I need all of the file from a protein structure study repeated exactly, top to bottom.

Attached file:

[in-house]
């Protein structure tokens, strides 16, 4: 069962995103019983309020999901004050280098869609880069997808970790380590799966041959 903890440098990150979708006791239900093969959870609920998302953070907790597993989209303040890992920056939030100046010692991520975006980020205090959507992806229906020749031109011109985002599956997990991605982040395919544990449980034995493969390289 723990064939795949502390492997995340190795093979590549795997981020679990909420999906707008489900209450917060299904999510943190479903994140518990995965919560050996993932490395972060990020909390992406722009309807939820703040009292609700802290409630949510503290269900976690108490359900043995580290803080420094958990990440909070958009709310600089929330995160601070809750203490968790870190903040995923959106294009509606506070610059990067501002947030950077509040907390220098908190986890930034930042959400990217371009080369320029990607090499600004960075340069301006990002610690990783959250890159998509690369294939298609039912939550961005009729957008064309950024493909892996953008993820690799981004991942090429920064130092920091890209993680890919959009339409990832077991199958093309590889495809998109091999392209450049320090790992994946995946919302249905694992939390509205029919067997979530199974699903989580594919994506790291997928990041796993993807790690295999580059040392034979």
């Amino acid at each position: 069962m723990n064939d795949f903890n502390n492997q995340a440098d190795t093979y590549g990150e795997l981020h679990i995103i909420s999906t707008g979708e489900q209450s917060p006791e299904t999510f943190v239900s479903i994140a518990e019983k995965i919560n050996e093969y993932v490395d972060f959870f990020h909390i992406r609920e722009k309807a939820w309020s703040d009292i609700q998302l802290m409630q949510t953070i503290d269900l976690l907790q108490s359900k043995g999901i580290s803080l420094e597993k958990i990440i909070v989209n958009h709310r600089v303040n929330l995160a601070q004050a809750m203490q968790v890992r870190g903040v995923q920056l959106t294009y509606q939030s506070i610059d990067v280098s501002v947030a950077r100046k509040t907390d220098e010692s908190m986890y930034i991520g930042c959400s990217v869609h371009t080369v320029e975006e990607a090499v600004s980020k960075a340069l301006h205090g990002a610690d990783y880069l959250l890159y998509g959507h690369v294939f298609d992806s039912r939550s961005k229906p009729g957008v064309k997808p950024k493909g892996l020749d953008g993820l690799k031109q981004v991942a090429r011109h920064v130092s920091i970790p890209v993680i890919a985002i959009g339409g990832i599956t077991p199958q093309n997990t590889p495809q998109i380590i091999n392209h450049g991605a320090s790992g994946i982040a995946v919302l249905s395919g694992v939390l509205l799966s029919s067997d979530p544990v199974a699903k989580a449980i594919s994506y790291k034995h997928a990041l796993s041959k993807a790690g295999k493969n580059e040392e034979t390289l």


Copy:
[in-house]
């Protein structure tokens, strides 16, 4: 069962995103019983309020999901004050280098869609880069997808970790380590799966041959 903890440098990150979708006791239900093969959870609920998302953070907790597993989209303040890992920056939030100046010692991520975006980020205090959507992806229906020749031109011109985002599956997990991605982040395919544990449980034995493969390289 723990064939795949502390492997995340190795093979590549795997981020679990909420999906707008489900209450917060299904999510943190479903994140518990995965919560050996993932490395972060990020909390992406722009309807939820703040009292609700802290409630949510503290269900976690108490359900043995580290803080420094958990990440909070958009709310600089929330995160601070809750203490968790870190903040995923959106294009509606506070610059990067501002947030950077509040907390220098908190986890930034930042959400990217371009080369320029990607090499600004960075340069301006990002610690990783959250890159998509690369294939298609039912939550961005009729957008064309950024493909892996953008993820690799981004991942090429920064130092920091890209993680890919959009339409990832077991199958093309590889495809998109091999392209450049320090790992994946995946919302249905694992939390509205029919067997979530199974699903989580594919994506790291997928990041796993993807790690295999580059040392034979």
């Amino acid at each position: 069962m723990n064939d795949f903890n502390n492997q995340a440098d190795t093979y590549g990150e795997l981020h679990i995103i909420s999906t707008g979708e489900q209450s917060p006791e299904t999510f943190v239900s479903i994140a518990e019983k995965i919560n050996e093969y993932v490395d972060f959870f990020h909390i992406r609920e722009k309807a939820w309020s703040d009292i609700q998302l802290m409630q949510t953070i503290d269900l976690l907790q108490s359900k043995g999901i580290s803080l420094e597993k958990i990440i909070v989209n958009h709310r600089v303040n929330l995160a601070q004050a809750m203490q968790v890992r870190g903040v995923q920056l959106t294009y509606q939030s506070i610059d990067v280098s501002v947030a950077r100046k509040t907390d220098e010692s908190m986890y930034i991520g930042c959400s990217v869609h371009t080369v320029e975006e990607a090499v600004s980020k960075a340069l301006h205090g990002a610690d990783y880069l959250l890159y998509g959507h690369v294939f298609d992806s039912r939550s961005k229906p009729g957008v064309k997808p950024k493909g892996l020749d953008g993820l690799k031109q981004v991942a090429r011109h920064v130092s920091i970790p890209v993680i890919a985002i959009g339409g990832i599956t077991p199958q093309n997990t590889p495809q998109i380590i091999n392209h450049g991605a320090s790992g994946i982040a995946v919302l249905s395919g694992v939390l509205l799966s029919s067997d979530p544990v199974a699903k989580a449980i594919s994506y790291k034995h997928a990041l796993s041959k993807a790690g295999k493969n580059e040392e034979t390289l």